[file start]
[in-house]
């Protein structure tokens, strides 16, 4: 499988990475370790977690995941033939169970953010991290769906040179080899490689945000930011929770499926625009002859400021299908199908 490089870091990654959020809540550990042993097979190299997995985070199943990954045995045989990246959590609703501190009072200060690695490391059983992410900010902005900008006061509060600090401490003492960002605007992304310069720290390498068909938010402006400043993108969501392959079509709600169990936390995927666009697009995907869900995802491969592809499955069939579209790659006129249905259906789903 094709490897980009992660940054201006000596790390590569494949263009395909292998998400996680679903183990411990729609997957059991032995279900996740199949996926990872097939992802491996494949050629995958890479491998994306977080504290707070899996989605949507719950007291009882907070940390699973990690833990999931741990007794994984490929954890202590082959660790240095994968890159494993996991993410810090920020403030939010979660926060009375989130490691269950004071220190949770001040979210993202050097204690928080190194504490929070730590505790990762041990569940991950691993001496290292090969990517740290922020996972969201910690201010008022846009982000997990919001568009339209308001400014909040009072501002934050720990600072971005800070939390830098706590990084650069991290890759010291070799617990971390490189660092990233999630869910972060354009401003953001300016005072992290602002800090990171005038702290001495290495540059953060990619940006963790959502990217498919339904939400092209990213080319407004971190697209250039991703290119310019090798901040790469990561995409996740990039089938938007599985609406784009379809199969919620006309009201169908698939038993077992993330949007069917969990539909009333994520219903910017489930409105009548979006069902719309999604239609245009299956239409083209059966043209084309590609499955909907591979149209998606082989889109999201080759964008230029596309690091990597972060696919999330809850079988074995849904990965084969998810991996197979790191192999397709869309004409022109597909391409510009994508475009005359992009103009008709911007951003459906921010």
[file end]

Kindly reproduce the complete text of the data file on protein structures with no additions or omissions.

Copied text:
[in-house]
């Protein structure tokens, strides 16, 4: 499988990475370790977690995941033939169970953010991290769906040179080899490689945000930011929770499926625009002859400021299908199908 490089870091990654959020809540550990042993097979190299997995985070199943990954045995045989990246959590609703501190009072200060690695490391059983992410900010902005900008006061509060600090401490003492960002605007992304310069720290390498068909938010402006400043993108969501392959079509709600169990936390995927666009697009995907869900995802491969592809499955069939579209790659006129249905259906789903 094709490897980009992660940054201006000596790390590569494949263009395909292998998400996680679903183990411990729609997957059991032995279900996740199949996926990872097939992802491996494949050629995958890479491998994306977080504290707070899996989605949507719950007291009882907070940390699973990690833990999931741990007794994984490929954890202590082959660790240095994968890159494993996991993410810090920020403030939010979660926060009375989130490691269950004071220190949770001040979210993202050097204690928080190194504490929070730590505790990762041990569940991950691993001496290292090969990517740290922020996972969201910690201010008022846009982000997990919001568009339209308001400014909040009072501002934050720990600072971005800070939390830098706590990084650069991290890759010291070799617990971390490189660092990233999630869910972060354009401003953001300016005072992290602002800090990171005038702290001495290495540059953060990619940006963790959502990217498919339904939400092209990213080319407004971190697209250039991703290119310019090798901040790469990561995409996740990039089938938007599985609406784009379809199969919620006309009201169908698939038993077992993330949007069917969990539909009333994520219903910017489930409105009548979006069902719309999604239609245009299956239409083209059966043209084309590609499955909907591979149209998606082989889109999201080759964008230029596309690091990597972060696919999330809850079988074995849904990965084969998810991996197979790191192999397709869309004409022109597909391409510009994508475009005359992009103009008709911007951003459906921010």